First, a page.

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Rosé Wines: What You Need to Know



Rosé wines have become increasingly popular in recent years. But what are they exactly? And most importantly, which ones offer the greatest bang for your buck and taste delicious? Here’s what our expert sommeliers told us:

What is rosé?

A rosé (from French rosé; also known as rosado in Portugal and Spanish-speaking countries and rosato in Italy) is a type of wine that incorporates some of the color from the grape skins, but not enough to qualify it as a red wine. The pink color can range from a pale, onion skin orange to a vivid near purple, depending on the grape varieties used and winemaking techniques.

Types of rosé

Further, rosé encompasses the following off-shoots, such as:

Semi-sweet rosé

Including Blush Wine, Garnacha Rosado, Rosé d’Anjou, Vin Gris, White Zinfandel, and White Merlot.

Dry rosé

Savory/ meaty

Including Loire Rosé, Bandol Rosé, Cabernet Franc Rosé, Syrah Rosé, and Cabernet Sauvignon Rosé.

Fruity/ floral

Including Pinot Noir Rosé, Grenache Rosé, Provence Rosé, Sangiovese Rosé, ‘Rosado’, and Tavel.

Now that we have our bearings on the various types of rosé, here’s a sampling of some of our favorite brands:

Top rosé wine brands



Miraval Rosé (France)

The finest rosé yet from this estate. This light-pink colored Côtes de Provence sports a fresh and lively bouquet of wild strawberries, raspberries, and white flowers to go with a supple, lightly textured, silky and seamless feel on the palate. From the Chateau Miraval estate of Brad Pitt and Angelina Jolie, it’s about as gulp-able and hard to resist as they come. It’s a killer rosé to drink. (Miraval Website)


Wölffer Estate Rosé (Long Island)

A classic Wölffer Rosé from one of Long Island’s best years (2014), this vintage is the first to have a screwcap closure. Bright shiny light copper in color. Vibrant aromas of crisp apples, kiwi, cantaloupe and fresh mint fill the glass. The mouth-feel is refreshing, with mouthwatering fruit and playful acidity. The wine has a long, vibrant and dry finish with great minerality and a fine natural CO2 mousse. This is a classic Wölffer Rose, capturing the sun and the cool sea breeze of summer in the Hamptons. (Wolffer Wines Website)

Los-Vascos-RoseLos Vascos Rosé (Chile)

Los Vascos traces its roots to approximately 1750 and to the original vineyard of Miguel Echenique. The vineyard passed down through the family throughout the succeeding centuries.

The acquisition of 50% of Los Vascos by Rothschild (Lafite) in 1988 was the result of a careful search among more than one hundred Chilean wines for one that could meet their criteria for excellence. A team of winemakers from Domaine Barons de Rothschild (Lafite) control the viticulture, harvest, maceration, fermentation and aging of the wines at Los Vascos. Strict control of yields from the estate and adherence to the winemaking techniques of Chateau Lafite result in wines of high quality, whose characteristics do not escape connoisseurs. All production is estate bottled. (Los Vascos Website)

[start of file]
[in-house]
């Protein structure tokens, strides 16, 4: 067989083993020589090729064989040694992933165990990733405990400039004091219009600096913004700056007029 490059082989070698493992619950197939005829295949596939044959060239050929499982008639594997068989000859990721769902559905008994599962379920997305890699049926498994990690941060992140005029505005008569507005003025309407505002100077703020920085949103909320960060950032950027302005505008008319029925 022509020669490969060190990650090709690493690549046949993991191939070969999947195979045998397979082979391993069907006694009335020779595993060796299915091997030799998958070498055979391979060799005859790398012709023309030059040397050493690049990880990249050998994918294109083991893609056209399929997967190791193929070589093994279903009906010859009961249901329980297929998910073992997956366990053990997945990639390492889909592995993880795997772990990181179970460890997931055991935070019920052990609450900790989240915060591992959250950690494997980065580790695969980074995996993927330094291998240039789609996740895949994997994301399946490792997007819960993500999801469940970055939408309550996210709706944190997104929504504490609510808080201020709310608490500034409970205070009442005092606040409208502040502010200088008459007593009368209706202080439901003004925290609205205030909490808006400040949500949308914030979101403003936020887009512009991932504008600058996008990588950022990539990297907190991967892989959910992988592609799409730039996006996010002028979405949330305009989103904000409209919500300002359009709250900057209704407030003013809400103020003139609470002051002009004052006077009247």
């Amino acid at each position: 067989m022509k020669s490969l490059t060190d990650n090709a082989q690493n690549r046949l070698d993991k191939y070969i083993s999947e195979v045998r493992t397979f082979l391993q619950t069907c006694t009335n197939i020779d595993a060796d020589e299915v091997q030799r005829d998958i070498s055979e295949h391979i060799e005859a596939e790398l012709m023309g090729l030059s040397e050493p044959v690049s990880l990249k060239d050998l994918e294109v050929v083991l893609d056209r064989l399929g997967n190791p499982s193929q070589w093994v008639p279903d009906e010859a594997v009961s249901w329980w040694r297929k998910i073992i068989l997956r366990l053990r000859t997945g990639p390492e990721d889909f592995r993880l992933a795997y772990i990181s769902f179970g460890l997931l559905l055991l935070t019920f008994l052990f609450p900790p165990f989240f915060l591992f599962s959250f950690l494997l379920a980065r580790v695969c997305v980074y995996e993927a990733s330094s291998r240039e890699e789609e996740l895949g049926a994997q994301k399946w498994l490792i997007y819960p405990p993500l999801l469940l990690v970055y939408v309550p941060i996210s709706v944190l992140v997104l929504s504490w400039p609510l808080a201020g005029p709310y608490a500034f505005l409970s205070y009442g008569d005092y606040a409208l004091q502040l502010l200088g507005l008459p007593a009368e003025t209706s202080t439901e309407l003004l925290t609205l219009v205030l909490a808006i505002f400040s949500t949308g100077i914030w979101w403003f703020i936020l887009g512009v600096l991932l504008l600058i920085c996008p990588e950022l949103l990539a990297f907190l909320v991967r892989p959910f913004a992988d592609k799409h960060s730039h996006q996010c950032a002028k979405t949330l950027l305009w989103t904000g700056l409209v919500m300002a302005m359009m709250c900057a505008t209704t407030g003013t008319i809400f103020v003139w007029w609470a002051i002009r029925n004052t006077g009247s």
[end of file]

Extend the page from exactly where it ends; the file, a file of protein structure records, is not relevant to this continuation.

Mulderbosch Rosé of Cab (South Africa)

Cabernet Sauvignon vineyards are managed specifically with the idea of rosé production in mind. Early picking dates result in naturally high levels of acidity and a bright spectrum of fruit aromas ideal in rosé style wines. Once pressed, the juice is handled as per Sauvignon Blanc, i.e. cool fermentation with aromatic yeasts to heighten the vibrant, zesty aromas and fresh mineral palate. Crucial to this style of rosé is early bottling in order to preserve the wine’s inherent freshness.

Serve well chilled. An excellent aperitif or picnic wine. Serve with fresh, seared tuna steaks; veal limone; poached salmon; cold crayfish salad; sushi. (Mulderbosch Website)


Whispering Angel (France)

This rosé is a peachy pink or light salmon color. The nose is fresh with pure, sweet notes of raspberry and strawberry. The wine is completely dry with a slight glycerol roundness married to a serious acid backbone. Those same pure fruit aromas are mirrored on the palate. The wine is fresh and bright; it’s expansive on the mid-palate, and has long, clean, fresh finish. (Chateau D’Escalans Website)


Gobelsburg Zwiegelt Rosé (Austria)

For the Cistercien Rosé, the Zweigelt and St. Laurent grape varieties grown in the cooler sites of Gobelburg and Langenlois are used. After the harvest, the grapes – still with their stems – are softly pressed and then fermented. This type of rosé is somewhat similar to a white wine because no acid reduction is used to emphasise the fine fruity character with a streamlined elegance. Its fragrance and fruit nuances of wild cherry and fresh berries make this Rosé an optimal universal food companion. (Gobelsburg Zwiegelt Website)

Domaine-Ott-RoseDomaines Ott Rosé (France)

Domaines Ott was founded in 1912 by Marcel Ott, an agricultural engineer from Alsace who dreamed of establishing a great wine estate near the Mediterranean. Today, the wineries are owned and managed by Champagne Louis Roederer and produce some of the world’s most prestigious wines. Delicate aromas of sliced peaches and light strawberries follow through to a full body, with good acidity and a round soft texture. A joy to drink.

Visit a Fairway Wines & Spirits store near you and enjoy the wines of the season.

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